When rightist despondence over the end of the Cold War and the lack of a uniting foe was ended by the rise of the Limabugh-fueled Angry White Male of the early '90s that swept Republicans to congressional majority for the first time in decades, these massed voices spoke not with the measured tone of the Old Right but with the fervor of the neocons. (See how Freepers responded to paleo Paul Craig Roberts� antiwar column in last week�s Washington Times, for example ... twenty years ago most of them would have been supporting him).

This, more than anything else, is what motivates the paleos. One thing you could say about the movement they grew up in was that conservatives told it what to do, not the other way around.

Neocons had always resented paleos because they were what liberals thought the conservative movement was composed of, the stereotypes they employed. Naturally they were going to push them out the door at the earliest opportunity.

But they�ve decided they�re not going gently into history�s good night. And this war, neocon to its teeth, is a target of serious opportunity for them.

posted by Sully 3/25/2003 10:21:00 AM


Just remember, it�s one thing to take open desert with determined though spotty local guerilla resistance ... and another thing to take a city which is as close to the enemy�s home turf as possible (Cf. Moscow, Stalingrad).

And remember, after Baghdad, there�s still Tikrit ... Saddam�s hometown.

posted by Sully 3/25/2003 09:10:00 AM


I also think that we hawks might have under-estimated the Iraqis� sense of national violation at being invaded � despite their hatred of Saddam.

Well, duh! We were wondering if the reason some of those Iraqi soldiers are fighting back rather than �surrendering at us from all sides� might be pure professional pride.

And make that �we chickenhawks.� Somehow, we think, bloggers and other commentators with military experience understand this implicitly.

posted by Sully 3/25/2003 09:04:00 AM

Monday, March 24, 2003


If Sullivan needs some genuine military expertise, he could rely on his (supposed) friend Josh Marshall:

Now, in this case, it�s very important to give some context to words like �failure� or things going better or worse than expected. Over the last year I�ve spoken to many US military planners. And what�s happened so far seems well within the range of what they considered expected outcomes. It�s only that the best case scenario does not so far seem to be materializing.

Let�s take Basra first. Part of the lightning approach the US is following here is to set everything aside in pursuit of getting to Baghdad and decapitating the regime. On that thinking, it�s fine just to seal off Basra � and its military capabilities � and move on to Baghdad. One needs to be sure that it�s sufficiently secured so as not to allow Iraqi units to circle back and attack the relatively vulnerable US supply lines on the way to Baghdad. But that's probably not too big a worry. The Iraqi Army�s real bite, if it has one, is going to be in defensive actions, particularly in urban settings. The issue is not that Basra's resistance is a problem in itself. It�s what it may portend for Baghdad, Tikrit and other Iraqi cities.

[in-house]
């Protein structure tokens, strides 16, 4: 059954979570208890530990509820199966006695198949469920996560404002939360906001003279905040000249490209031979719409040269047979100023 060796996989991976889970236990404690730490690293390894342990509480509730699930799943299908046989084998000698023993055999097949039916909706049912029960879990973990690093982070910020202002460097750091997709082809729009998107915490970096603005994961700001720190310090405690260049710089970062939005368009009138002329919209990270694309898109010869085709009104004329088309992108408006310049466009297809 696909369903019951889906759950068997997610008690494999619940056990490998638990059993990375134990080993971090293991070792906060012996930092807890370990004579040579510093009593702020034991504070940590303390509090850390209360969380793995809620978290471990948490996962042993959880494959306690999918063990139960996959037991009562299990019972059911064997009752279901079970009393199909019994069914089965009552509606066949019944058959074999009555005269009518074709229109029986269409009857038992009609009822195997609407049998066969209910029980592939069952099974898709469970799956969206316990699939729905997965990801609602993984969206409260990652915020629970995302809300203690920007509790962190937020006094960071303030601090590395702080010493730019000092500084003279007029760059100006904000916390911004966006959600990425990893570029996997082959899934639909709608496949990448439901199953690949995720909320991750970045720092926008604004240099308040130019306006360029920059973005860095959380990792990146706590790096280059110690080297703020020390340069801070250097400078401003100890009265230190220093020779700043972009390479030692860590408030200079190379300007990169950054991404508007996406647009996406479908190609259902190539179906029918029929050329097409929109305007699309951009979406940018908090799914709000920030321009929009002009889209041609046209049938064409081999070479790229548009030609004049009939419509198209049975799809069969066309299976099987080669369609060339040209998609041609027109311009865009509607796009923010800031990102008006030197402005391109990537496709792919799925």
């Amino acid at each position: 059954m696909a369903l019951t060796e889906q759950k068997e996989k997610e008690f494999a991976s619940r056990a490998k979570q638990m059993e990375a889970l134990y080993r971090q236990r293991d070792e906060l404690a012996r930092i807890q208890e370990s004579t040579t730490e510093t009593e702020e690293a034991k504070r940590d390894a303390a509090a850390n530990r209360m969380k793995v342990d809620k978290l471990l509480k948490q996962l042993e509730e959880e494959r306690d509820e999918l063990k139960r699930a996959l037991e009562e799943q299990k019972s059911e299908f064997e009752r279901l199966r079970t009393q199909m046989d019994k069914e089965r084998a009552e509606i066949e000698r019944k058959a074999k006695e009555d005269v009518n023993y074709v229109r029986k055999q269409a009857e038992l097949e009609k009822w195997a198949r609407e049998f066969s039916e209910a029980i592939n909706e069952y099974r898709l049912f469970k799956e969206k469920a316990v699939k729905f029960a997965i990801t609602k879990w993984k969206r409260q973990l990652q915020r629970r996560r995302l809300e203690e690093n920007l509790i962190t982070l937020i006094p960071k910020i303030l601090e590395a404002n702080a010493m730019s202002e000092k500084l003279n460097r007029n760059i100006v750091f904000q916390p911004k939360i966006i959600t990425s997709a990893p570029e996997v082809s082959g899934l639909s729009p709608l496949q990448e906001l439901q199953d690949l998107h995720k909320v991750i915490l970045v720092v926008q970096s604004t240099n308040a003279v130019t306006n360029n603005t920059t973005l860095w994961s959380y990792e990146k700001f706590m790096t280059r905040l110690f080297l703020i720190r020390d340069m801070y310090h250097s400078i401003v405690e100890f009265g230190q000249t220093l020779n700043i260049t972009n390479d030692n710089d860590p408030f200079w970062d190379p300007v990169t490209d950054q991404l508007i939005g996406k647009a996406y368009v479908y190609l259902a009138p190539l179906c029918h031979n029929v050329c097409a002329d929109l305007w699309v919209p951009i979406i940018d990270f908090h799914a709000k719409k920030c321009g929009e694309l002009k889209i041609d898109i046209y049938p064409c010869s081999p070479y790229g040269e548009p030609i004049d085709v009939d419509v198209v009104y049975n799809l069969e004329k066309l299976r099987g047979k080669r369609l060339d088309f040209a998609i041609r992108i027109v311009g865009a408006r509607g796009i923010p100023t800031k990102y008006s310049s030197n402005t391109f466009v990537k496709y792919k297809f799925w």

Basra is in heavily Shi'a southern Iraq. And it's garrisoned by the regime's least reliable troops. So if the regime's military were going to fold quickly or be overwhelmed by restive civilians, you'd expect it to be there. The fact that it hasn�t makes it much less likely that that sort of happy outcome will happen in Sunni central Iraq, among the Special Republican Guards, Saddam�s Tikriti tribesmen, and others closely associated with the regime. In short, Saddam seems to have a good number of troops who are willing to fight and die for what appears to be a doomed regime.


Now, the failure of a rapid capitulation in Basra doesn�t necessarily mean the Basrans want to fight the US soldiers. It may mean there is a sprinkling of Republican Guards and still-fearsome security forces in the city who have been able to keep a reign of terror in place which has prevented any slide toward capitulation. In a sense, though, the fact is more important than the �why�

In a similar vein, Atrios makes the same point we did that we may not be protecting our supply lines adequately.


Hesiod reports on who is gamely using the club of denial of EU membership to keep Turkey from invading Iraq.

posted by Sully 3/24/2003 09:40:00 PM


It is important to remember, I think, that the war isn�t just between the West and Saddam. There�s also a political and ideological war within the West.

As we always suspected, this war has as much to do with discrediting the domestic left as it does with backing the Palestinians into a corner.

The anti-war crowd have lost the argument about going to war; so they are determined to win the case during and after it. They want this war to be regarded as a disaster.

A lot of these same people wanted Gulf War I to be regarded as a disaster. It wasn�t.

Whether the current incarnation also will be is entirely up to what happens in-theater. That means our generals, and, most importantly, the man in the White House bear all the responsibility for making sure it isn�t. So far, they have had to admit they underestimated the enemy.

And it's up to the rest of us to fight back, expose them, and keep people focused on reality, not pro-Saddam and anti-Western spin. I need your help in this, so keep those press clips coming. Blogs are another weapon. We should use them.

As Atrios says all too often these days, Neal Pollack should just give up ...